Raynaud’s disease: The disorder that causes white or blue fingers

For many people, winter is their least favorite season. It’s the time of cold, windy weather, freezing feet, and unpleasant flu symptoms.

Apparently, winter is also the time when you can get Raynaud’s disease.

It can be triggered by any type of cold, including just holding a chilled drink, or reaching into the freezer for your favorite ice cream.

Rachel Smith, who lives in Sacramento, California, suffers from Raynaud’s disease. In other words, when it’s cold outside, her body overreacts, narrowing the blood vessels in her extremities so much that they turn deathly pale.

Her fingers, toes, and ears become white, then yellow, and eventually blue. She shares with TODAY:

“It feels like the tingling when your hand falls asleep, but magnify that by a thousand.The ears are the worst. If I know I’m going to be outside, and it’s cold or windy, I have to have a beanie. I’ve described it as someone putting a knife in my ear and turning it. It’s very painful.”

About 5% of the U.S. population has this disorder or similar symptoms.

According to the National Heart, Lung, and Blood Institute, this condition causes the blood vessels to narrow, when responding to cold or stress, so that little or no blood flows to the affected body parts, such as fingers and toes.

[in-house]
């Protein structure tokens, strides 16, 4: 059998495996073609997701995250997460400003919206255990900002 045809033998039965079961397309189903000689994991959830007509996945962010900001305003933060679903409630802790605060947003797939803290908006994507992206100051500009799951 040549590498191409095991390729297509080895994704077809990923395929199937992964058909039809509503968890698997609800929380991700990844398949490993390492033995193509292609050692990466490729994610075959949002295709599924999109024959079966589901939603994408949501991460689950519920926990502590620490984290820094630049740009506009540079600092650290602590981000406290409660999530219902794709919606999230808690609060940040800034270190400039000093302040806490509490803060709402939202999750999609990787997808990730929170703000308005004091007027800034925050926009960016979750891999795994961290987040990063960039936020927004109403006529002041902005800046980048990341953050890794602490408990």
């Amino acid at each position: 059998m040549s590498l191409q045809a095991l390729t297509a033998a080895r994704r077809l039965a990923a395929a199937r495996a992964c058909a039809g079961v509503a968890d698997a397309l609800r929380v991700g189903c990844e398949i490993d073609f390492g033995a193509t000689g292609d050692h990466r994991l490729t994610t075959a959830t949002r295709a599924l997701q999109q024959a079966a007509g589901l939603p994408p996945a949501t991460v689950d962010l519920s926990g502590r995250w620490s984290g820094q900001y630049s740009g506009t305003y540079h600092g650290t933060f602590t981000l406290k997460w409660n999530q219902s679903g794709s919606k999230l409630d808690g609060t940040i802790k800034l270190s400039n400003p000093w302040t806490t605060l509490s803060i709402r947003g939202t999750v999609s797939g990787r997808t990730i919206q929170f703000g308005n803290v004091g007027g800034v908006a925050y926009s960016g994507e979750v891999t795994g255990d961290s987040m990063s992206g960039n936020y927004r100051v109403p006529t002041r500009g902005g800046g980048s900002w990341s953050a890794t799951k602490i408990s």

There are two types of Raynaud’s – primary and secondary. The first one happens on its own, and often patients notice it in their 20s. Secondary Raynaud’s happens because of an underlying disease or other factors. It’s called Raynaud’s phenomenon.

While the cause of primary Raynaud’s is still unknown, the secondary one is linked to diseases and conditions that directly damage the arteries. It can also be caused by working with vibrating instruments or taking medications, including beta-blockers.

Raynaud’s disease is easy to self-diagnose, as you can see the color change in your fingers and toes.

Furthermore, doctors can see if you have the primary or the secondary type. As for the treatment, it depends on the severity of the symptoms.

Dr. Ashima Makol, a rheumatologist at the Mayo Clinic in Rochester, Minnesota, claims that symptoms “can be mild and manageable… or it can be very severe”. Makol adds that more aggressive treatment includes medications such as calcium channel blockers, which dilate the blood vessels.

Overall, during the freezing season, we all need to keep our core body temperature warm and wear gloves and hats. And that’s exactly how Rachel copes up with her condition. She wears a hoodie all the time and invests in heated gloves that she keeps in her purse everywhere she goes.

“Winter is not my friend. I always have to be prepared for the cold.”

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